"Only three nights, Father, unless my superior wishes to extend my stay."

      "Very well, you can take your usual cell. But for the life of me I cannot understand what purpose can be served by sending you here, year after year. You'll be wanting a car?"

      "Yes, father, but I brought one from the airport. Tintagel is too far to walk, as you know."

      "It's a lot of expense if you ask me. But, an Abbot Primate will have things his own way, I suppose."

      The monk bowed and remained silent. This abbot was more curious than those who had come before him. And Brother Aran had noticed that the order seemed less and less accepting of "odd" behavior in her members in recent years. Monasteries were run like businesses, and abbots felt more pressure to balance the books than to provide spiritual guidance or to examine the world through the lens of their faith.

      But these vigils had begun over two hundred years before, just as the French Revolution had taken hold. The Abbot Primate at that time had sensed that, after nearly two hundred years of Protestant unrest, the tide had finally shifted. Men were turning their gaze away from the heavens and toward machines. They were inventing ideologies to justify their domination of the earth and of each other. And that farsighted Abbot had begun to send out his "Watchmen" to scan the stormy seas each winter.

      Over the decades, different brothers had taken turns so as not to draw undue attention to themselves or to their Abbot. Aran had begun the latest watch at the dawn of the 21st century, and he had at least another 20 years left before he would be relieved by Brother Ardal. His next watch would begin again some sixty years hence, long after the current Buckfast Abbey residents, who were now in their fifties or older, had gone on to their final reward.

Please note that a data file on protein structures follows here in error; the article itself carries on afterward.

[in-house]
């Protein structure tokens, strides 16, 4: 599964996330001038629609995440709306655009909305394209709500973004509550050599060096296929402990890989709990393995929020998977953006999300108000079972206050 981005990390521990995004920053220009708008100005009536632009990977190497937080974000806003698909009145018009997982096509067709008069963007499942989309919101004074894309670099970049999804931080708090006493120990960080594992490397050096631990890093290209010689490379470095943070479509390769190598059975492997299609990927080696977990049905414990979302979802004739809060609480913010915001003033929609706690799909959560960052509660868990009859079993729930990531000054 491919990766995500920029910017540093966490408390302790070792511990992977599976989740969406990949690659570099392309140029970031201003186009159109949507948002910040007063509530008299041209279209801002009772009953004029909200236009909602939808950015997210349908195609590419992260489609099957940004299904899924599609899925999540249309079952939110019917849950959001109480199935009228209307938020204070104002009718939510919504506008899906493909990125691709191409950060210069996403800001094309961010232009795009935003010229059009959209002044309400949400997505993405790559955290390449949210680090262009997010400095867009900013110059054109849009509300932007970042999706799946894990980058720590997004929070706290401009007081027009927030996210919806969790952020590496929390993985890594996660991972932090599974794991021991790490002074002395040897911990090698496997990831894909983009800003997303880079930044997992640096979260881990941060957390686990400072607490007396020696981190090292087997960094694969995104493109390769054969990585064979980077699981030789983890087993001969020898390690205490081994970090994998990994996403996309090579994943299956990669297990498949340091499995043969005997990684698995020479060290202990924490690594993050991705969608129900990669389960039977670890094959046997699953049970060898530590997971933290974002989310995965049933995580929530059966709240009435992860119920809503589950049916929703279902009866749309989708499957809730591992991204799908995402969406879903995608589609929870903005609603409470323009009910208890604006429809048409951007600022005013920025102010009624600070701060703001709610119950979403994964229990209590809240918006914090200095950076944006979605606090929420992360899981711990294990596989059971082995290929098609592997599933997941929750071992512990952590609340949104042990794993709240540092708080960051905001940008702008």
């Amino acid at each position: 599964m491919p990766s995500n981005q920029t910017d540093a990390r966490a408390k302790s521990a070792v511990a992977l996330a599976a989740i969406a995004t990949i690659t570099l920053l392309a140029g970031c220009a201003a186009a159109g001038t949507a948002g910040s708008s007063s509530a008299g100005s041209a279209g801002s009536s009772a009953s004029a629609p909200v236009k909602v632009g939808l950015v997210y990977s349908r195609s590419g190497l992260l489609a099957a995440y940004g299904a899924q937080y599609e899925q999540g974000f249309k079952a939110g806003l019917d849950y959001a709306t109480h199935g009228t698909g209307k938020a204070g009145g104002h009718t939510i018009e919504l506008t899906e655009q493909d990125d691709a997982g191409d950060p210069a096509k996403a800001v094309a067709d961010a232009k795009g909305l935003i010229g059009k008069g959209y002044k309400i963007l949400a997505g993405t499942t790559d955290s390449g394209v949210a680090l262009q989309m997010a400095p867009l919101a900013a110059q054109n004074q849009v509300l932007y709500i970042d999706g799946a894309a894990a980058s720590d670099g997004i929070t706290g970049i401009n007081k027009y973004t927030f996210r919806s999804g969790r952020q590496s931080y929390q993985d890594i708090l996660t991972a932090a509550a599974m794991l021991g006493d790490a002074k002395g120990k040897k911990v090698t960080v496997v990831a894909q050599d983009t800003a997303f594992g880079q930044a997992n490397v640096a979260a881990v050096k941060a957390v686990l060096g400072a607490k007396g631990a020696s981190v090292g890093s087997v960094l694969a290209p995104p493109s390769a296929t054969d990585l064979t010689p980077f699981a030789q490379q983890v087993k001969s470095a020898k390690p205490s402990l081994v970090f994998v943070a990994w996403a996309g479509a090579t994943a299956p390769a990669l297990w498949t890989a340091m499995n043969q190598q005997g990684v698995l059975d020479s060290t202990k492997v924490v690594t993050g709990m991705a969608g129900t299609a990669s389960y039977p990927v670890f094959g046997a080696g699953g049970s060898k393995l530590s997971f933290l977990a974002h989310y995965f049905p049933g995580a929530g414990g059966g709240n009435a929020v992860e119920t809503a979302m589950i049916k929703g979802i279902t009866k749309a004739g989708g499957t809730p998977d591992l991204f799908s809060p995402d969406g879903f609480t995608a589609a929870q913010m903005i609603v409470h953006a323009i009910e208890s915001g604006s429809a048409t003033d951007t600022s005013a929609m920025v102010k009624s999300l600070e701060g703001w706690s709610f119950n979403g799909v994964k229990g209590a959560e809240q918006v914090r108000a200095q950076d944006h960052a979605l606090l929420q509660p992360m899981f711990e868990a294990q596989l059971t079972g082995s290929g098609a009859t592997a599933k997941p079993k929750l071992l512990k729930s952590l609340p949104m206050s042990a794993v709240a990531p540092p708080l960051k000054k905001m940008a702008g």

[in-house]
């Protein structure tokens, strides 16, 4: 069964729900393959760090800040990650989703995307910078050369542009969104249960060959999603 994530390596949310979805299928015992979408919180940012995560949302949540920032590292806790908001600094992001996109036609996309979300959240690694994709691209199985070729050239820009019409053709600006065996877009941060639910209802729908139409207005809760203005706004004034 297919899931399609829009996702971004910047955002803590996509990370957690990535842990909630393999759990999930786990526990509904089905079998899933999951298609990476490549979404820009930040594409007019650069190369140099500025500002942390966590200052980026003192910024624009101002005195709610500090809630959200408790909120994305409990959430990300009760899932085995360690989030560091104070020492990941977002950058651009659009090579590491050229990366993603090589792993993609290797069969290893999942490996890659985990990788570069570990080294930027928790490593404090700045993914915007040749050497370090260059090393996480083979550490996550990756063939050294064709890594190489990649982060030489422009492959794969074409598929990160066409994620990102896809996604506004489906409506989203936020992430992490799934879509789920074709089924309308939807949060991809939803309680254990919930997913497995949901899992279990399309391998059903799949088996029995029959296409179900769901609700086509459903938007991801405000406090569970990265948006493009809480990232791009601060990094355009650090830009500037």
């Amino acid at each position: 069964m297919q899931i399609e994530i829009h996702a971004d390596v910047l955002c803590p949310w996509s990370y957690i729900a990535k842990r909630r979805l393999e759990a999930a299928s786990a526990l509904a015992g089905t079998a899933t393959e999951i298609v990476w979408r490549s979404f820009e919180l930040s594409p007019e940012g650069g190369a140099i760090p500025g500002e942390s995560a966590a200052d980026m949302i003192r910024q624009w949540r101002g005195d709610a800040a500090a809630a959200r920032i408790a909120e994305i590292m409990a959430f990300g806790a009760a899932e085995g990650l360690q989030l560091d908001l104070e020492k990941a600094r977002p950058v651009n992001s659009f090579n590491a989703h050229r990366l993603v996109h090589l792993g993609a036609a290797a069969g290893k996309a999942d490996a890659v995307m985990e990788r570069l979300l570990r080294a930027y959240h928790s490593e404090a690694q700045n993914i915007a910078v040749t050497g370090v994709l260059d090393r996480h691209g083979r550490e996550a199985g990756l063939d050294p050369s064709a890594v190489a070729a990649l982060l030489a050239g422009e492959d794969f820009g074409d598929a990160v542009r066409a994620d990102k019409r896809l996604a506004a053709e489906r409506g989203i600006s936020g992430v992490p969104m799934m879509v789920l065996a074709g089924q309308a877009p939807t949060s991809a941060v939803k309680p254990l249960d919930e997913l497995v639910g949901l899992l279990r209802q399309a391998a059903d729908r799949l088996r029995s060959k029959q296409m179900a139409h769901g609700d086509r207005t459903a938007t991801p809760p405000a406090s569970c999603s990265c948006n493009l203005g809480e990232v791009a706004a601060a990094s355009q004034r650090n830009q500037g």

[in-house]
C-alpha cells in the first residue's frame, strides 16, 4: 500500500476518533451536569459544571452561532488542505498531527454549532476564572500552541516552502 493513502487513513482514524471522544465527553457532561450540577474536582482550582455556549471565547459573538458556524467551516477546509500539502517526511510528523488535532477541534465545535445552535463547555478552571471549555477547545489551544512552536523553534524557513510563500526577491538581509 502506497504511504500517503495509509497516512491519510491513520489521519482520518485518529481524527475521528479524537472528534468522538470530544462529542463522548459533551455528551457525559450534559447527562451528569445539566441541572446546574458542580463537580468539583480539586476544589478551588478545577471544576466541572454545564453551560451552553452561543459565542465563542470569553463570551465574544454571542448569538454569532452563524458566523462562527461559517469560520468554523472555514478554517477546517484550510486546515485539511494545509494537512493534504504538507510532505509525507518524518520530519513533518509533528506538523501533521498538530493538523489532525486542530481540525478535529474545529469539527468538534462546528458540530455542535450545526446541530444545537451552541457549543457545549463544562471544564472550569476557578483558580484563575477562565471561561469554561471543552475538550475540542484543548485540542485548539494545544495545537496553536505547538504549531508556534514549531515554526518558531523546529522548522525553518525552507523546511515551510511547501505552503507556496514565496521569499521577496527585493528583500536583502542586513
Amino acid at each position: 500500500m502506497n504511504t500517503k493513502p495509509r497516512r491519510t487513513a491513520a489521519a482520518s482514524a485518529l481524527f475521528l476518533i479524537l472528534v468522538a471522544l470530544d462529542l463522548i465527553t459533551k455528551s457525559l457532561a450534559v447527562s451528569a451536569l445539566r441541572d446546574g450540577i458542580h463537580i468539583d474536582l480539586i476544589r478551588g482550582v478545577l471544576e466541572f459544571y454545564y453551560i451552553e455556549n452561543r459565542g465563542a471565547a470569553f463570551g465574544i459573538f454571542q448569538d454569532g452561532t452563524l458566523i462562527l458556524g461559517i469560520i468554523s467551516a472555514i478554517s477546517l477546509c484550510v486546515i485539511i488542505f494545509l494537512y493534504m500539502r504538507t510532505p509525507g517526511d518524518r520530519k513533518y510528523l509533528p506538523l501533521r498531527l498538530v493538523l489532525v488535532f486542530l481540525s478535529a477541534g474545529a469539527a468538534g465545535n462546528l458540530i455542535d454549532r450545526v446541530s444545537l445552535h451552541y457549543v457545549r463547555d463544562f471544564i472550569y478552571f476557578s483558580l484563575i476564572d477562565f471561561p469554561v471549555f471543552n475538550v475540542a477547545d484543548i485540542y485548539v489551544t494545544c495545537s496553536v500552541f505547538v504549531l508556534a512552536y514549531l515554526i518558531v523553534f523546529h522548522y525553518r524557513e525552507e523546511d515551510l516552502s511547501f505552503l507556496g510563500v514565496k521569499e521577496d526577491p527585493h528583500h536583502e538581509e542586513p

"But the watch will continue…." thought Brother Aran.

      Now, the monk's attention was captured by the movements of wind, wave and water. The gale whipped his hood from his head as he reached craggy cliff tops. Cadmium clouds dotted the horizon as the sun sank before him, and waves crashed against the ebony cliffs below. He breathed salt air and spray. The solstice and sunset would arrive together, and within the hour. But there would still be light left for a brief time afterwards to scan scarlet seas.